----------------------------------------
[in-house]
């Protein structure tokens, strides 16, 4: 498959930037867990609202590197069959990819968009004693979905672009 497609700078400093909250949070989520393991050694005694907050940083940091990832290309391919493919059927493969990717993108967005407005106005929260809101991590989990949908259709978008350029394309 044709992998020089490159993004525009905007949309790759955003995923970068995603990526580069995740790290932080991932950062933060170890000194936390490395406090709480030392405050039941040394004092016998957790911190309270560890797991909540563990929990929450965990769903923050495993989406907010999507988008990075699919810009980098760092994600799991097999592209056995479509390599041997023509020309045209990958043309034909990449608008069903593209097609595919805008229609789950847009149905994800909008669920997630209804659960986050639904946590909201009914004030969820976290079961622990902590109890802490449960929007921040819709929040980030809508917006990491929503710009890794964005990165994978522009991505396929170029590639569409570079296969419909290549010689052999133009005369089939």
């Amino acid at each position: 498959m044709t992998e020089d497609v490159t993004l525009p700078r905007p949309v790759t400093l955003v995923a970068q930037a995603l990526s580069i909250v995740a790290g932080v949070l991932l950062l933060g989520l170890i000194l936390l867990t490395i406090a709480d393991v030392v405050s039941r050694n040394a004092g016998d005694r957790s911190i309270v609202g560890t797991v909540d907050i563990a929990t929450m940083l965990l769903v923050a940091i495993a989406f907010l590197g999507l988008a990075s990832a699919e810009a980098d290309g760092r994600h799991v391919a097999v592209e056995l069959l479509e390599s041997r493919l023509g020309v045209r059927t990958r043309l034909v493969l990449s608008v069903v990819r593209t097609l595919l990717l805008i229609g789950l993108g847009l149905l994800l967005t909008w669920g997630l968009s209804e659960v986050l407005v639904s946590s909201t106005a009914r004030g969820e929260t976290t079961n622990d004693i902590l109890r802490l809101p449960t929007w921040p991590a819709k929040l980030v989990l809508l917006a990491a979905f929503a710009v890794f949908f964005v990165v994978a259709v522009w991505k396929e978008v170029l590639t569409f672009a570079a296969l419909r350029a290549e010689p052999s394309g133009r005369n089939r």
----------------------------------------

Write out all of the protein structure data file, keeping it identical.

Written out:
[in-house]
């Protein structure tokens, strides 16, 4: 498959930037867990609202590197069959990819968009004693979905672009 497609700078400093909250949070989520393991050694005694907050940083940091990832290309391919493919059927493969990717993108967005407005106005929260809101991590989990949908259709978008350029394309 044709992998020089490159993004525009905007949309790759955003995923970068995603990526580069995740790290932080991932950062933060170890000194936390490395406090709480030392405050039941040394004092016998957790911190309270560890797991909540563990929990929450965990769903923050495993989406907010999507988008990075699919810009980098760092994600799991097999592209056995479509390599041997023509020309045209990958043309034909990449608008069903593209097609595919805008229609789950847009149905994800909008669920997630209804659960986050639904946590909201009914004030969820976290079961622990902590109890802490449960929007921040819709929040980030809508917006990491929503710009890794964005990165994978522009991505396929170029590639569409570079296969419909290549010689052999133009005369089939």
């Amino acid at each position: 498959m044709t992998e020089d497609v490159t993004l525009p700078r905007p949309v790759t400093l955003v995923a970068q930037a995603l990526s580069i909250v995740a790290g932080v949070l991932l950062l933060g989520l170890i000194l936390l867990t490395i406090a709480d393991v030392v405050s039941r050694n040394a004092g016998d005694r957790s911190i309270v609202g560890t797991v909540d907050i563990a929990t929450m940083l965990l769903v923050a940091i495993a989406f907010l590197g999507l988008a990075s990832a699919e810009a980098d290309g760092r994600h799991v391919a097999v592209e056995l069959l479509e390599s041997r493919l023509g020309v045209r059927t990958r043309l034909v493969l990449s608008v069903v990819r593209t097609l595919l990717l805008i229609g789950l993108g847009l149905l994800l967005t909008w669920g997630l968009s209804e659960v986050l407005v639904s946590s909201t106005a009914r004030g969820e929260t976290t079961n622990d004693i902590l109890r802490l809101p449960t929007w921040p991590a819709k929040l980030v989990l809508l917006a990491a979905f929503a710009v890794f949908f964005v990165v994978a259709v522009w991505k396929e978008v170029l590639t569409f672009a570079a296969l419909r350029a290549e010689p052999s394309g133009r005369n089939r």